Oxfordshire CC Jan 20 Head of Legal 600

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​Sikh Federation to seek permission to appeal after High Court dismisses challenge over absence of ethnic tick box in Census 2021 proposals

The Sikh Federation UK is seeking permission to appeal a High Court judgment which dismissed its judicial review challenge of the Government’s decision not to include a tick box for ethnic Sikhs in the Census 2021 proposals.

According to the Federation, failing to have a tick box for ethnic Sikhs alongside religious Sikhs would give an inaccurate picture of the number of ethnic Sikhs in the UK.

As a result of this, the group says that approximately 700 - 800,000 ethnic Sikhs could be left out of government decisions on funding and provisions of public services made on the basis of the census.

In Gill, R (on the application of) v UK Statistics Authority [2019]EWHC 3407 (Admin) (12 December 2019) the claimant, on behalf of the Sikh Federation, challenged the Government’s decision on three grounds:

  1. Unlawful failure by the Office for National Statistics (ONS), the executive office of the UK Statistics Authority, to apply the evaluation criteria it published and said it would apply (and until that final point had applied), including its published "public acceptability" test, when recommending not to include a Sikh tick box in the 2021 Census.
  2. Unlawful failure by the ONS to apply its "public acceptability" criterion consistently across the questions and response options considered for inclusion under various topics/sub-topics in the 2021 Census.
  3. Unlawful reliance by the ONS, when recommending not to include the option of a Sikh tick box, on a report by Kantar, a research agency commissioned to conduct focus groups to assess the inclusion of additional ethnic group tick boxes.

Mrs Justice Lang dismissed the Sikh Federation’s claim, concluding that:

  • The claim was “plainly premature” as no ministerial decision or Order in Council had yet been made. “A ministerial decision has not yet been made; no draft Order in Council has been published or approved by Parliament; and the Queen in Council has not made an Order under the 1920 Act. As Lloyd-Jones LJ said in Yalland, at [23], it is the long-established practice of this Court not to entertain anticipatory claims for judicial reviews in respect of events that have not yet occurred. There are sound practical and principled reasons for the Court's practice in this regard. I do not consider that there is any justification for making an exception in this case….”
  • The claim breached parliamentary privilege since the terms sought by the claimant would not respect the separation of powers between the legislature and the judiciary. “It is well-established that a declaration which has the effect of requiring a minister to introduce, or prohibiting a minister from introducing, draft legislation to Parliament, other than on the terms laid down by the court, is an impermissible interference with the proceedings of Parliament: see Sir John Donaldson MR in Smedley at 666E; Richards LJ in Wheeler, at [49]; Mitting J. in Unison, at [11]; and Lang J. in H-S, at [51]-[52].”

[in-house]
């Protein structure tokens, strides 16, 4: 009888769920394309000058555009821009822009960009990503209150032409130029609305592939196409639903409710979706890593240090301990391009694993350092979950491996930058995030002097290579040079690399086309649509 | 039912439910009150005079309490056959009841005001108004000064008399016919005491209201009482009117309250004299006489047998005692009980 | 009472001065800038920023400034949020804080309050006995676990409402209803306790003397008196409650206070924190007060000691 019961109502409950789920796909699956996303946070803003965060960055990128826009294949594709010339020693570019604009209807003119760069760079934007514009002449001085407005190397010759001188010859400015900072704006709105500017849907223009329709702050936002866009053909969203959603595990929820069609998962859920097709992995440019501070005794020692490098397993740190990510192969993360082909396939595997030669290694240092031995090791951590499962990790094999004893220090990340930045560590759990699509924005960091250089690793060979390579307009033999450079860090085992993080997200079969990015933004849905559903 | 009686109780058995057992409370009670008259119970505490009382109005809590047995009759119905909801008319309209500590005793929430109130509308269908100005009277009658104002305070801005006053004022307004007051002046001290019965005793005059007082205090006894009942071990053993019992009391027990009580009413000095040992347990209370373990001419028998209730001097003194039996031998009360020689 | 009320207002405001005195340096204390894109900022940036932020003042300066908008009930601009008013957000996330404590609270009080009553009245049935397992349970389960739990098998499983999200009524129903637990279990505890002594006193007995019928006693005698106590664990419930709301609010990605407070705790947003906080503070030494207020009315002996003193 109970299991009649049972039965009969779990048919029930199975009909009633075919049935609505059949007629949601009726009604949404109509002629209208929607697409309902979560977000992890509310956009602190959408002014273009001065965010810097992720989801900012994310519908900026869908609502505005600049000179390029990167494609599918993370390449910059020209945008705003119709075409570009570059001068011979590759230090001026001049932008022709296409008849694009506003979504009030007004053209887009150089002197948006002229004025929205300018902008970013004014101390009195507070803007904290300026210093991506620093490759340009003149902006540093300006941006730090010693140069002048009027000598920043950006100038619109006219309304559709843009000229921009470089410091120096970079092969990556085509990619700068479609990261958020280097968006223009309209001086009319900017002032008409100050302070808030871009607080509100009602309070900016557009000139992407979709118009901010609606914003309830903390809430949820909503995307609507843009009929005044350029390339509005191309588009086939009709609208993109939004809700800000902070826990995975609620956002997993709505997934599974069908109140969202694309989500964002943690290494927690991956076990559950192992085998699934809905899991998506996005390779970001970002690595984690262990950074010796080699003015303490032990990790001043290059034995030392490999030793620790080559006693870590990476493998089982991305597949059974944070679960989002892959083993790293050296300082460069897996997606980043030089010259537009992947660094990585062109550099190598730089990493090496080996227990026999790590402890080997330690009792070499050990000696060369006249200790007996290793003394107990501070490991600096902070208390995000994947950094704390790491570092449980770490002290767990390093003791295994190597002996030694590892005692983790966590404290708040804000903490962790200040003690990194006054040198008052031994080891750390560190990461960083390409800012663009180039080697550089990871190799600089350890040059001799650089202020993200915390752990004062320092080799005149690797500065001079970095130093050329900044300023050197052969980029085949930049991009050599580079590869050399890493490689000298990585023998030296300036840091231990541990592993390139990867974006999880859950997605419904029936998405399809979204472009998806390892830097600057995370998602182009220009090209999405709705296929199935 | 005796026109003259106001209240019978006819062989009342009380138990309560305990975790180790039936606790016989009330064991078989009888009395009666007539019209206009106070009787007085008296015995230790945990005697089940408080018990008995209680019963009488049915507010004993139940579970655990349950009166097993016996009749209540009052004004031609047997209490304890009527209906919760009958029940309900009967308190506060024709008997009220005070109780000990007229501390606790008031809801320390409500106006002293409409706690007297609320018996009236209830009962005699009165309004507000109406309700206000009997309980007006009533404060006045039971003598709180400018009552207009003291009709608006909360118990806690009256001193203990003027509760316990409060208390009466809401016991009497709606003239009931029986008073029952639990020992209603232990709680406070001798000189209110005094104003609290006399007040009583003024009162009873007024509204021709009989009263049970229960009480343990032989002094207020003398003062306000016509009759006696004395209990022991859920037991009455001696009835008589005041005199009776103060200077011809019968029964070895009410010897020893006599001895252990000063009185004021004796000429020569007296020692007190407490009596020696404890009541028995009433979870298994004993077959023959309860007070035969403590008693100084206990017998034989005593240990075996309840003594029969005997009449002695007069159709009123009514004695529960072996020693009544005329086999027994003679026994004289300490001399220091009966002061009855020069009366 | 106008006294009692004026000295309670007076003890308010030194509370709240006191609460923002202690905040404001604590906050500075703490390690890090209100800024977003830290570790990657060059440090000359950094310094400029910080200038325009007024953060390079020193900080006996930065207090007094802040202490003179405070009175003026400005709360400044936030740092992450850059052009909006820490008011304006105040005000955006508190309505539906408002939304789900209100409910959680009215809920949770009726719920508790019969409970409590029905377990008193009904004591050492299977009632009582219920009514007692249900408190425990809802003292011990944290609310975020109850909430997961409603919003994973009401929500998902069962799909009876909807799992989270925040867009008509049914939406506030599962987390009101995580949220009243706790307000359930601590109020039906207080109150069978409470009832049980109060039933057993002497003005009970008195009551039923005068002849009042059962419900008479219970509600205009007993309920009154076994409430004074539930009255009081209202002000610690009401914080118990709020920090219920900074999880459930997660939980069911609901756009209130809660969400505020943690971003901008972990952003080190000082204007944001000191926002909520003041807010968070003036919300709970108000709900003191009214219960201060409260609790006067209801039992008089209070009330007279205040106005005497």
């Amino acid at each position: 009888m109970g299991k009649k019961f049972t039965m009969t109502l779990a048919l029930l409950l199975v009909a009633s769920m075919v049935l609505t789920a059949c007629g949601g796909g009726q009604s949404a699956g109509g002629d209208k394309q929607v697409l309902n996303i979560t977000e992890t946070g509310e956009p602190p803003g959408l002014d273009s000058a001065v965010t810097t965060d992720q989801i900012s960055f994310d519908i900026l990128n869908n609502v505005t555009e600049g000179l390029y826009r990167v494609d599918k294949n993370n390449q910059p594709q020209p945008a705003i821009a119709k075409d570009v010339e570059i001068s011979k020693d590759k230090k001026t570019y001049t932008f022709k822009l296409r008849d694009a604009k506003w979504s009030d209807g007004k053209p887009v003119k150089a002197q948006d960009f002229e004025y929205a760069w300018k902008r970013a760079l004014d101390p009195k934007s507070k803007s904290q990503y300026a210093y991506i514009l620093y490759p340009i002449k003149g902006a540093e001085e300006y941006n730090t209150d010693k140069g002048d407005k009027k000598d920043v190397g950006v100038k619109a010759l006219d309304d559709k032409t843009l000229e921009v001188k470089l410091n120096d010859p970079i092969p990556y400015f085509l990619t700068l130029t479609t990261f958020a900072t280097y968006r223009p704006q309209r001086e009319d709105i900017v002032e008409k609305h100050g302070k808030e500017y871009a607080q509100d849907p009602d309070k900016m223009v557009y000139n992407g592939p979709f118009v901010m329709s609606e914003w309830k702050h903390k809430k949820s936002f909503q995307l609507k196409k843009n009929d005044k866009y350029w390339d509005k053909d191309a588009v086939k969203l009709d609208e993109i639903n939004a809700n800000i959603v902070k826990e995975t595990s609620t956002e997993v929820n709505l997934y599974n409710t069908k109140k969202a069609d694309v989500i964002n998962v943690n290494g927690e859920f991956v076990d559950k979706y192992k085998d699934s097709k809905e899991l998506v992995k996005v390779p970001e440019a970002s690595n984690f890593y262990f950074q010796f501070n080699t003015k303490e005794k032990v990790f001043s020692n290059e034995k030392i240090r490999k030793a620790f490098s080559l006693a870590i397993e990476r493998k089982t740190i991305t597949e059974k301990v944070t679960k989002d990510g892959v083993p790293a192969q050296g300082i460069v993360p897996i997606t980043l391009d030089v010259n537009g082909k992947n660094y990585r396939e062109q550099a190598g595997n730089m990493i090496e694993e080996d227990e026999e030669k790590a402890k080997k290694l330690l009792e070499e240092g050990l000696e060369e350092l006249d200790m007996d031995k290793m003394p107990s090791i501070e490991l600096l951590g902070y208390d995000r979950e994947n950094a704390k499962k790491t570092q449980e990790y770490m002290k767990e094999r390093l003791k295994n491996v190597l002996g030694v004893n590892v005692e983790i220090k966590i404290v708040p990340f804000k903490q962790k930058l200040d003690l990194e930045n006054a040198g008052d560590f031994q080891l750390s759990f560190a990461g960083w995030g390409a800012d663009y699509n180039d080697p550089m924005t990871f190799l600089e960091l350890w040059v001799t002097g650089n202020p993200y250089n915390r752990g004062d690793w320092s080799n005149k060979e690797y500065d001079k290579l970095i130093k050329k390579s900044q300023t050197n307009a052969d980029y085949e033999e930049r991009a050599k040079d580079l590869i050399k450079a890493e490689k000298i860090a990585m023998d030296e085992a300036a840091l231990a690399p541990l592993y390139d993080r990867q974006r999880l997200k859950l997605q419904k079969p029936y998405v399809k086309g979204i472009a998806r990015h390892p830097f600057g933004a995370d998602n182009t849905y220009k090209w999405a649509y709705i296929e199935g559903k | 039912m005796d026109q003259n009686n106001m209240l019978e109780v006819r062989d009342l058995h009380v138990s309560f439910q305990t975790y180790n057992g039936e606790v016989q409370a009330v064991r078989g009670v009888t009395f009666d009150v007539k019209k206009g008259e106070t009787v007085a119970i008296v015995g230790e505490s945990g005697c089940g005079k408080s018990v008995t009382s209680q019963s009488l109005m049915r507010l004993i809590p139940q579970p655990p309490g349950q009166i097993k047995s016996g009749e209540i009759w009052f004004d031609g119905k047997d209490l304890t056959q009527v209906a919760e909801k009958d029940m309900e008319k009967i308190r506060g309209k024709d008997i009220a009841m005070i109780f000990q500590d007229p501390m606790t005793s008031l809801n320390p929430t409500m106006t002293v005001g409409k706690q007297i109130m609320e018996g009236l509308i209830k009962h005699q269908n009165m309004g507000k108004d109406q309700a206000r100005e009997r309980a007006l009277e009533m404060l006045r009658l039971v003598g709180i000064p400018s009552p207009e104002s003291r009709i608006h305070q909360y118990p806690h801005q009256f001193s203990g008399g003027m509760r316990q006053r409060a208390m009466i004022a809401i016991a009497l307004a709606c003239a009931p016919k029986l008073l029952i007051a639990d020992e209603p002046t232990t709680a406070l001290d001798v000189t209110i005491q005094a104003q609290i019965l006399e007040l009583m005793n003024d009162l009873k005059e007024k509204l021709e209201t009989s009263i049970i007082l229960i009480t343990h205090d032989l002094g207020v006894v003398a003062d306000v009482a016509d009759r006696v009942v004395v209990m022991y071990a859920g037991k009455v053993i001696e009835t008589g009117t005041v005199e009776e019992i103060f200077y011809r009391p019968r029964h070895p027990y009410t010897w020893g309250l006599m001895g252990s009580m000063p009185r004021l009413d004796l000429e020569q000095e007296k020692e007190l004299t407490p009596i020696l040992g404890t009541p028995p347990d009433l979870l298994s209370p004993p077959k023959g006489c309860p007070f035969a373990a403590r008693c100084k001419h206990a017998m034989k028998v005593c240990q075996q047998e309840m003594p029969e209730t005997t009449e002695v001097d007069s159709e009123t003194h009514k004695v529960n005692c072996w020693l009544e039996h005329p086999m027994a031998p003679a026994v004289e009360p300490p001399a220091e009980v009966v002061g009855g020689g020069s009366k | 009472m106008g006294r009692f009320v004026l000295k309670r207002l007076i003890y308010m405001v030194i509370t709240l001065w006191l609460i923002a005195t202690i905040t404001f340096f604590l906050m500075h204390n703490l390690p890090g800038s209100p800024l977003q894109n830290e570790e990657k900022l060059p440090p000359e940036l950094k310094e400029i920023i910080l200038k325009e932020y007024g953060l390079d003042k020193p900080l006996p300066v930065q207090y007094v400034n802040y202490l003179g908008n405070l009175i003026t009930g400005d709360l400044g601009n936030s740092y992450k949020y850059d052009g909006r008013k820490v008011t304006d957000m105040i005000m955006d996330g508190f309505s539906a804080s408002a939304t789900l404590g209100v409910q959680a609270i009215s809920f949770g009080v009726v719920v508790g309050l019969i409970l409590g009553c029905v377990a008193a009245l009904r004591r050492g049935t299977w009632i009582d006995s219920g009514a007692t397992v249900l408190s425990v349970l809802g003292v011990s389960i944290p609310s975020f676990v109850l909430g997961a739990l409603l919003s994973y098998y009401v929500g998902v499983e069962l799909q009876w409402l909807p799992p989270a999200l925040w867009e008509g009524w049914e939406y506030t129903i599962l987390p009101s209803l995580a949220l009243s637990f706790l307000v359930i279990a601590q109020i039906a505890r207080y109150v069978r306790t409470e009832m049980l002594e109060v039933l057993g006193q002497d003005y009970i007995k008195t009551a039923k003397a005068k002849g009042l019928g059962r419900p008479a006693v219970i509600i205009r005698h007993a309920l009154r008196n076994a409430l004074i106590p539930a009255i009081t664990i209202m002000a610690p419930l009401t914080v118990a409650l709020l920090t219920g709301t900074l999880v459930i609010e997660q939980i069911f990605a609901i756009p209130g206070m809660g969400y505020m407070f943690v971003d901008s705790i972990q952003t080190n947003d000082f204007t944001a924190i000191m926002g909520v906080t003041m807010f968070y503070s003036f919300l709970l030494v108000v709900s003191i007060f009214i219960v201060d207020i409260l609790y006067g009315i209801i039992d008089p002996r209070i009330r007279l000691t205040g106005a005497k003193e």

Bhai Amrik Singh, Chair of the Sikh Federation UK, announced it would be appealing to the Court of Appeal within the next 21 days.

He said: “This ruling necessitates the Cabinet Office Minister to challenge and take an independent view on the evidence presented in court and decide whether to include the Sikh ethnic group tick box option in the draft Census Order to be presented to Parliament. The Minister now also knows from the High Court ruling that the Order in Council will be open to judicial review challenge.

“We will in the next 21 days be appealing to the Court of Appeal arguing why we are not too early, so the arguments set out in our judicial review claim and presented to the High Court at the hearing in November concerning the need for a Sikh ethnic tick box can be substantively considered and a judgment given. The Cabinet Office Minister has failed to lay a draft Order in Parliament for almost a year since the publication of the 2018 White Paper.”

The Federation’s solicitor, Rosa Curling from Leigh Day, added: “Our client believes that it is of great importance that ethnic Sikhs are given the opportunity to mark their ethnicity on the census in 2021 so that an accurate picture of ethnic Sikhs in the UK can be established to inform government decisions and meet community needs. We will now be working with them on their application to appeal.”

Adam Carey

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